This week, I had an hour long chat with Oil Can Boyd. He was alternately wistful, defiant, and vulnerable. But always interesting. This is a man who takes great pride in, and is deeply burdened by, his past — as a black man who came of age in the segregated South, as a ballplayer constantly embroiled in controversy.
>> READ: An excerpt from They Call Me Oil Can <<
In a recent erratic radio interview, he labeled former teammate Wade Boggs a racist. Boggs appeared on the radio a few days later, with his wife Debbie, to deny the charges. I asked him about that and more.
YOU WRITE, AT ONE POINT, "I DON'T FEEL LIKE I ACCOMPLISHED NOTHING BIG BECOMING A MAJOR LEAGE BALLPLAYER, BECAUSE I DIDN'T PLAY IN THE NEGRO LEAGUES." WHAT DO YOU MEAN BY THAT? I'm a direct descendant of a Negro Leagues baseball player — just one generation, not several. I can still smell it in the air — what Negro Leagues baseball was like. I grew up in that flamboyant, old, dusty, cow-pasture baseball. When I came up in Major League Baseball there was no, really, talk about how it was — about black people in the game. No more than a Jackie Robinson story here or there. That wasn't enough, because I knew more. I knew Buck O'Neil personally, he knew my dad, my granddad, he knew my whole family, all my uncles and aunts.
They call it hotdogging — but we play cool baseball. It's just a whole different thing. This is one of the colorful traits that black people have. It was taken away. And then when I showed it, I became marked.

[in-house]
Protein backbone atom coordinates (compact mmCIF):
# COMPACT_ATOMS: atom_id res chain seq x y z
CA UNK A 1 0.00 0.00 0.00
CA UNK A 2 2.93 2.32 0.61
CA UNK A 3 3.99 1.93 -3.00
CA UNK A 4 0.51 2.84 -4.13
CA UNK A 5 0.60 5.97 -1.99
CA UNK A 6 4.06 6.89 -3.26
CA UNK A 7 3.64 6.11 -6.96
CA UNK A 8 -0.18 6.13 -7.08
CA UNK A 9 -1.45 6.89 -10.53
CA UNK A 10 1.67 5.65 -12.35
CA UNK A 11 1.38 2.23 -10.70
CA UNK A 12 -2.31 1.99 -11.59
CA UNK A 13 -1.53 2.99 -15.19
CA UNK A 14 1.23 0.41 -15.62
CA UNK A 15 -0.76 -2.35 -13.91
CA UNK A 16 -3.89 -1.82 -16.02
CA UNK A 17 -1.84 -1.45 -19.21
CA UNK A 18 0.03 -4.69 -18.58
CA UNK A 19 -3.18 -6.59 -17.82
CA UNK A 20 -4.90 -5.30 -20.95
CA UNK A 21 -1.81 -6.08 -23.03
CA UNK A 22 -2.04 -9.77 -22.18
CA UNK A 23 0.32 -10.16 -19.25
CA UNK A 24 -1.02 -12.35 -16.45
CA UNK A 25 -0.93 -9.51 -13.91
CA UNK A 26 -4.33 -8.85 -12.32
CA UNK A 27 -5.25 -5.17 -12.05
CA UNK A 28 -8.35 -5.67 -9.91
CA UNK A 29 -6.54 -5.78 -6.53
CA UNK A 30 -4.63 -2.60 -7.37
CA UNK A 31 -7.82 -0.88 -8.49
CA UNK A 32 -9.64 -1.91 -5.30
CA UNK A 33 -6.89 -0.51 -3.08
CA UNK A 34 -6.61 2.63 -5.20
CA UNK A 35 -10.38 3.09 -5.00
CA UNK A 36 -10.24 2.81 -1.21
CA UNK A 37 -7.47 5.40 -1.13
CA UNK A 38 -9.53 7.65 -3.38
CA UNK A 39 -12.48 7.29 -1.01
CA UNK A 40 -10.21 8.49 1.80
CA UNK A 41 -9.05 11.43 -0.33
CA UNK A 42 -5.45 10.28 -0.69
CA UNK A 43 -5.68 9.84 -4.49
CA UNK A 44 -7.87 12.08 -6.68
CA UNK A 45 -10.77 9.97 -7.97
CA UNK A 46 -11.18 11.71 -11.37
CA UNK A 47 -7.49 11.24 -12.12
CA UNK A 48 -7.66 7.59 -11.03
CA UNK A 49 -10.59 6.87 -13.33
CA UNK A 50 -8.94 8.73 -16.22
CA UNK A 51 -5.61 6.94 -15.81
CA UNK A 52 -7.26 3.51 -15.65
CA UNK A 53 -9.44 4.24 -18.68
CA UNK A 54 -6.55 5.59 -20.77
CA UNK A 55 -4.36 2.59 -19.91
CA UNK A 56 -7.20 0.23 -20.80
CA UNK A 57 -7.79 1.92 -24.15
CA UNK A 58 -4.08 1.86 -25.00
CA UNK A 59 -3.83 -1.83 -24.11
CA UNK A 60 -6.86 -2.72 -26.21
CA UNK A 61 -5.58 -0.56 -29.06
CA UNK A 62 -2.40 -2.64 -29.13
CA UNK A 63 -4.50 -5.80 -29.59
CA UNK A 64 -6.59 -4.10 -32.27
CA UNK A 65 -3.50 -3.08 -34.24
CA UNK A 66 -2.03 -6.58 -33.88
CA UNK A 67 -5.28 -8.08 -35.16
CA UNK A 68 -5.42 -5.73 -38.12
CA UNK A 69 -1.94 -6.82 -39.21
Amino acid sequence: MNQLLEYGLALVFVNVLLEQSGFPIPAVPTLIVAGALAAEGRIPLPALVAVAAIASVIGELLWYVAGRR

YOU WRITE ABOUT USING COCAINE AND SMOKING CRACK DURING YOUR PLAYING CAREER. HOW OFTEN WERE YOU UNDER THE INFLUENCE WHEN YOU WERE PITCHING? When I was real young, at the time, there was no "Say no to drugs." Drugs were taboo. It was a hidden thing and a secret thing When I came to the major leagues, that's where I learned drugs.
I never went on the mound and had smoked some cocaine or snorted some cocaine, because you ain't got no time to be snorting no damn cocaine going out to pitch — you got two hours of full preparation.
[But] you leave the ballpark at night, there's no telling where you might go or what you might do.
TELL ME ABOUT YOUR RELATIONSHIP WITH ARTHUR PAPPAS, THE RED SOX TEAM DOCTOR AND PART OWNER. I love him. Normally, administration and people that are in power — you never see the owners of teams, you never meet these people. Do you think that George Steinbrenner hung out with Rickey Henderson? No he didn't. It don't work like that. Well, they got personal with me, for some reason and I think because of some of the things I talk about in the book. I think they knew my background. And they was in some kind of way hoping that I could leave it alone because it's bothering me. Dr. Pappas knew my childhood. I talked about it every day — personal with him. The drug thing brought him to where he had to talk to me.